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BONNIE - I have looked at some of the questions and answers on your site about the word of wisdom. First of all who exactly was it that determined that "hot drink" was coffee and tea? I read where David O. McKay said it was o.k. to drink Sanka coffee. I have heard from different sources that we can't assume it was just caffeine in the coffee that was offensive. The theory that anything which is addictive should be avoided makes sense. So is de-caf coffee still acceptable? We are temple worthy saints and we don't want to do anything that would prevent us from being able to attend the temple but we would really like to have a cup of de-caf coffee once in awhile. Also, I have recipes that call for coffe and if it would be acceptable to use de-caf coffee I could resume cooking these foods.

JOEL - Joel H. Johnson, with whose family the Prophet Joseph Smith was intimate, relates that on a Sabbath day in July (1833) following the giving of the "Word of Wisdom," when both Joseph and Hyrum Smith were in the stand, the Prophet said to the Saints: "I understand that some of the people are excusing themselves in using tea and coffee, because the Lord only said 'hot drinks' in the revelation of the Word of Wisdom. Tea and coffee are what the Lord meant when he said 'hot drinks.'(Johnson, J. H., A Voice from the Mountains, p. 12)
This is the first reporting of the deffinition of "hot drinks". A more modern statement is found in the Church Handbook of Instructions, which states:

"The only official interpretation of "hot drinks" (D&C 89:9) in the Word of Wisdom is the statement made by early Church leaders that the term "hot drinks" means tea and coffee. Members should not use any substance that contains illegal drugs. Nor should members use harmful or habit-forming substances except under the care of a competent physician." (CHI, 2006)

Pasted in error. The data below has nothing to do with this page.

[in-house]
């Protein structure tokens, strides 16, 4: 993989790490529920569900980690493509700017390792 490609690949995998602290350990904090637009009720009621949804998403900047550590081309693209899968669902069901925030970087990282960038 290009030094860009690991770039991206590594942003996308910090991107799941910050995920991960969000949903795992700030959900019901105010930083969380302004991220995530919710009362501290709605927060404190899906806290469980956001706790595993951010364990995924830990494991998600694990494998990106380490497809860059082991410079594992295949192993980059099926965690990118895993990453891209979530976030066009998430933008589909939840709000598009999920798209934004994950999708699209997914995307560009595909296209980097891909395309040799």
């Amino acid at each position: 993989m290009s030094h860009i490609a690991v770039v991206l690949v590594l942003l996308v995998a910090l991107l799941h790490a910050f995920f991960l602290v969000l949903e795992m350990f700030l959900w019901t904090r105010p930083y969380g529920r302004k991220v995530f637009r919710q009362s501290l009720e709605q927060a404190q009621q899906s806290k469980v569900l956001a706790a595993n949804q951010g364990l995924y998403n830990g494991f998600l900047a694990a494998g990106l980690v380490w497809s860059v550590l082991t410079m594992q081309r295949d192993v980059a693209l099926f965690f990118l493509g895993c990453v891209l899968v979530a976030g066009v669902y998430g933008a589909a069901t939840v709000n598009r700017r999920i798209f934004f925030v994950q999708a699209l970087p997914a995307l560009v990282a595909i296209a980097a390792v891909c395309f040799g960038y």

Officially, decaffeinated teas and coffees, including Sanka, are not specifically forbidden. The decision to drink these things is pretty much left up to the individual.

"For behold, it is not meet that I should command in all things; for he that is compelled in all things, the same is a slothful and not a wise servant; wherefore he receiveth no reward." (D&C 58:26)

There was a letter from Joseph L. Anderson (Secretary to the First Presidency, dated 8 January 1965), who wrote to one member (as directed by President David O. McKay), in which he said,

"I am directed to tell you that the drinking of a beverage made from the coffee bean, from which all caffeine and deleterious drugs have been removed, is not regarded as a violation of the Word of Wisdom."

But even decaffienated coffee still contains small amount of caffiene and is known to cause some gastrointestinal disorders. You are correct in that we should avoid anything that causes a dependence on the substance as indicated in the CHI statement above and in an earlier First Presidency letter which states the following:

"With reference to cola drinks, the Church has never officially taken a position on this matter, but the leaders of the Church have advised, and we do now specifically advise, against the use of any drink containing harmful habit-forming drugs under circumstances that would result in acquiring the habit. Any beverage that contains ingredients harmful to the body should be avoided." (August 28, 1968)

So as far as I know it's up to you whether or not you want to drink decaf coffee or use it in your cooking.

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